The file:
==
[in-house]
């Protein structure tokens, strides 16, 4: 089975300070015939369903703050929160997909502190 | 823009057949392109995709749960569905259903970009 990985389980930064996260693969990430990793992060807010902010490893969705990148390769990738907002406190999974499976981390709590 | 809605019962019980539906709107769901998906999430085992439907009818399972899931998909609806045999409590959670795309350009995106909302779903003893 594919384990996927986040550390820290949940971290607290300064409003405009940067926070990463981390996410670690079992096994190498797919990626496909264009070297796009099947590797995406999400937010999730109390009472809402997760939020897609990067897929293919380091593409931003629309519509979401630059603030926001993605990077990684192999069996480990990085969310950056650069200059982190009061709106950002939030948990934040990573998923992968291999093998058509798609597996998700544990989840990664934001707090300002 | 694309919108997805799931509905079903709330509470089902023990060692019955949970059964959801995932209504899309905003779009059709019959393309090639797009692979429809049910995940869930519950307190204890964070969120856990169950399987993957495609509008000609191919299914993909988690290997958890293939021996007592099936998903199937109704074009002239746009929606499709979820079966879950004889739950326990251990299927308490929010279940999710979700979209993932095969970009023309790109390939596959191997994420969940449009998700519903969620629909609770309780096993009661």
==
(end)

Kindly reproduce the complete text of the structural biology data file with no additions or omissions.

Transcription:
[in-house]
């Protein structure tokens, strides 16, 4: 089975300070015939369903703050929160997909502190 | 823009057949392109995709749960569905259903970009 990985389980930064996260693969990430990793992060807010902010490893969705990148390769990738907002406190999974499976981390709590 | 809605019962019980539906709107769901998906999430085992439907009818399972899931998909609806045999409590959670795309350009995106909302779903003893 594919384990996927986040550390820290949940971290607290300064409003405009940067926070990463981390996410670690079992096994190498797919990626496909264009070297796009099947590797995406999400937010999730109390009472809402997760939020897609990067897929293919380091593409931003629309519509979401630059603030926001993605990077990684192999069996480990990085969310950056650069200059982190009061709106950002939030948990934040990573998923992968291999093998058509798609597996998700544990989840990664934001707090300002 | 694309919108997805799931509905079903709330509470089902023990060692019955949970059964959801995932209504899309905003779009059709019959393309090639797009692979429809049910995940869930519950307190204890964070969120856990169950399987993957495609509008000609191919299914993909988690290997958890293939021996007592099936998903199937109704074009002239746009929606499709979820079966879950004889739950326990251990299927308490929010279940999710979700979209993932095969970009023309790109390939596959191997994420969940449009998700519903969620629909609770309780096993009661």